Arlington to install four red-light cameras at intersections

By Ashley Halsey III
Washington Post Staff Writer
Friday, June 4, 2010

Three years after the Virginia legislature bowed to pressure and gave it the green light, Arlington is installing red-light cameras at four intersections.

"Our focus is on safety, not on generating revenue," said Detective Crystal L. Nosal, anticipating the question many drivers would ask.

She pointed out that an officer at an intersection can level a $100 fine and $60 in fees, while state law limits the levy for those caught on camera to $50, and a say-cheese violation carries no points.

"It's not going to make more money," she said. "It will make people more aware and less likely to slip through a yellow light."

The cameras, all but one of them at intersections on busy Lee Highway, will be activated on June 14, and for the first 30 days violators will receive a warning rather than a citation.

Red-light cameras were in vogue in Northern Virginia from 1995 to 2005, before the General Assembly bowed to opponents who said they caused more accidents than they prevented. Legislators were persuaded to ban them by studies that showed drivers who feared the camera would slam on their brakes and be rammed from behind.

Richmond did an about-face in 2007, when pressure from urban jurisdictions that wanted to use the cameras carried the day.

With the debate over their virtues still whirling, the Federal Highway Administration and the Virginia Department of Transportation (VDOT) ran a comparison of intersection crashes during the seven years the cameras were used in Alexandria, Arlington, Fairfax City, Fairfax County, Falls Church and Vienna.

They determined that rear-end crashes did increase by 27 percent when cameras were used, but crashes in which a car ran a red light and struck another vehicle at an angle decreased by 42 percent.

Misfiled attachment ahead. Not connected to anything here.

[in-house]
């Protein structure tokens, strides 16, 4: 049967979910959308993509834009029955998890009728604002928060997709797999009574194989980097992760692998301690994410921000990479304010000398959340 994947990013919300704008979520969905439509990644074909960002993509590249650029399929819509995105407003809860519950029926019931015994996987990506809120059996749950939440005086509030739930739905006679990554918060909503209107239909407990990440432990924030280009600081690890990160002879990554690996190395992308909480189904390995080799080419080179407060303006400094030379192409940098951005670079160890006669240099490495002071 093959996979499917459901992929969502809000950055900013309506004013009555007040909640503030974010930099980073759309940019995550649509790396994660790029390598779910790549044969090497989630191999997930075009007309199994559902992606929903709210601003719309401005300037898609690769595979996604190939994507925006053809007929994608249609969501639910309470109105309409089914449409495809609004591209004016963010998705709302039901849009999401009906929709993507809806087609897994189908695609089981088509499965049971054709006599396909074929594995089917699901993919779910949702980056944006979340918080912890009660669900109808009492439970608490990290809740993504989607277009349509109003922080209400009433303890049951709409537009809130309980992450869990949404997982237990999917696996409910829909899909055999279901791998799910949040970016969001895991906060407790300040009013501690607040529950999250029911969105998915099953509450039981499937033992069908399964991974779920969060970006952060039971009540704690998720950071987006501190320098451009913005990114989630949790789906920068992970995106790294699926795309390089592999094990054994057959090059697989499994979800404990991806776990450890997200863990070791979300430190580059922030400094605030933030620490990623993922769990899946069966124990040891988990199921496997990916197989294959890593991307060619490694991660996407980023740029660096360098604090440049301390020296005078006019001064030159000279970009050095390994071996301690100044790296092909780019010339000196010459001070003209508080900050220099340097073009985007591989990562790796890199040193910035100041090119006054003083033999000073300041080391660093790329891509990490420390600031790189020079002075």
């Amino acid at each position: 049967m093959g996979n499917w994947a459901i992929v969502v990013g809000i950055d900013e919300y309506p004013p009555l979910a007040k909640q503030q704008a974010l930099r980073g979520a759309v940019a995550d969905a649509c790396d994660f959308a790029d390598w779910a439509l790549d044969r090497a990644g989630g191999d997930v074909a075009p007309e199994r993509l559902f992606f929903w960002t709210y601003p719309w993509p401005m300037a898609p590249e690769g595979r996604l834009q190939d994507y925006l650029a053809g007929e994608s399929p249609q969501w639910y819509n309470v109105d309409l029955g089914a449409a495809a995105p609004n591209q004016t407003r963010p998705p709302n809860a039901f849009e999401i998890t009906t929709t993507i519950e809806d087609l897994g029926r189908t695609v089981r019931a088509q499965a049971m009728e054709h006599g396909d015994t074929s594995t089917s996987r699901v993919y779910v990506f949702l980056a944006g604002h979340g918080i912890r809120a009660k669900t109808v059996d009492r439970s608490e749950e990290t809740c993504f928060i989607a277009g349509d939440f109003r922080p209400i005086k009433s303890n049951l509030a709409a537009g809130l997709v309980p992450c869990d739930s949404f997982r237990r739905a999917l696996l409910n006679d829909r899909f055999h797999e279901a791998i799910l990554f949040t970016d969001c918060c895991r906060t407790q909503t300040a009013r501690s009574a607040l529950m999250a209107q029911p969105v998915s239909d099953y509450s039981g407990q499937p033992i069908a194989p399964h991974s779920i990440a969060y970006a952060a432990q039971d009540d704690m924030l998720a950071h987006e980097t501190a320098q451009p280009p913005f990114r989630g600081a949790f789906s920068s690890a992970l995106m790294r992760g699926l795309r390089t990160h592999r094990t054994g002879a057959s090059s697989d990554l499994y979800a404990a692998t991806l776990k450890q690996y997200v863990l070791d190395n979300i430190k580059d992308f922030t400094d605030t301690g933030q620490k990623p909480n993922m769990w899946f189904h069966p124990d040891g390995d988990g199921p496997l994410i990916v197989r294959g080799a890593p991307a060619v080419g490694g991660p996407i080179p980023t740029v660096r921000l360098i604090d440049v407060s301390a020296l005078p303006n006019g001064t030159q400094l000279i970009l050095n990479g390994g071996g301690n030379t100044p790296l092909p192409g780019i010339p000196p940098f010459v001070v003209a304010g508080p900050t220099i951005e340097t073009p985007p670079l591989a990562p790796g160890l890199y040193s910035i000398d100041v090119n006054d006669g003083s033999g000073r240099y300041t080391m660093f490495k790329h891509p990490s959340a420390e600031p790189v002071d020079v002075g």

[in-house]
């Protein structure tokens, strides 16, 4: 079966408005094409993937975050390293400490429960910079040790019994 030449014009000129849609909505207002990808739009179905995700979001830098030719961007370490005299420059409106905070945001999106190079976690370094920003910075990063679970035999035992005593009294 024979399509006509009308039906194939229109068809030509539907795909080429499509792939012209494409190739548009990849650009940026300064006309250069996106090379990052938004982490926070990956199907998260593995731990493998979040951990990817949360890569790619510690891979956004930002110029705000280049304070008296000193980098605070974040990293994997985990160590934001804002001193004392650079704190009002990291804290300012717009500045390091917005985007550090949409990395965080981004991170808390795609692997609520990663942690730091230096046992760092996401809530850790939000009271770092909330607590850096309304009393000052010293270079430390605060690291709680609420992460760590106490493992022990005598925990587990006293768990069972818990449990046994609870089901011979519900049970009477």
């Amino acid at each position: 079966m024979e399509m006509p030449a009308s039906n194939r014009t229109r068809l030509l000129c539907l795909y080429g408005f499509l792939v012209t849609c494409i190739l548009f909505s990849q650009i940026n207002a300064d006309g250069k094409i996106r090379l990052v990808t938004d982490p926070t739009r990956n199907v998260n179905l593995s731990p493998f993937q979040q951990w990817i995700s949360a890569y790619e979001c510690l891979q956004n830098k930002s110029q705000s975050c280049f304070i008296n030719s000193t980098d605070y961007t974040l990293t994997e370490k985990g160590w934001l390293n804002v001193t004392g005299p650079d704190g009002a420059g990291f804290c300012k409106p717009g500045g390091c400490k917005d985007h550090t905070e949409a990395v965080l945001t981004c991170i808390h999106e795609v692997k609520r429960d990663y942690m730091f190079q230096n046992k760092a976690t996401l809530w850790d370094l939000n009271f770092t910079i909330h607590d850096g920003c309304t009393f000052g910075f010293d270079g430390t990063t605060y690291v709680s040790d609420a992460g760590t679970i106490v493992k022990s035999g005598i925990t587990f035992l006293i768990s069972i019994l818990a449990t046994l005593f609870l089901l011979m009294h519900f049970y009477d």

The city of Fairfax resumed using the cameras, and they also are common in the District and other suburban jurisdictions.

Arlington received approval from VDOT several months ago. The 2007 law requires police departments to submit detailed proposals, including engineering analyses of intersections, for each camera they wish to place. The state law stipulates that for every 10,000 residents, a county can install cameras at one intersection.

The contractor hired to handle the camera operation is not paid per ticket, Nosal said, and all citations will be reviewed by a police officer before they are mailed.

In selecting the first four installation sites, she said, the county took into account the number of accidents at each.

"We're approved for 20," Nosal said, "because we have a population of 200,000."

The first four will be installed at eastbound Lee Highway and North Lynn Street; southbound Fort Myer Drive and westbound Lee Highway; westbound Lee Highway at Washington Boulevard; and northbound Glebe Road at Fairfax Drive.

Nosal said that 11 other intersections are under review, but that she did not anticipate installing cameras anytime soon because "we just don't move that fast."

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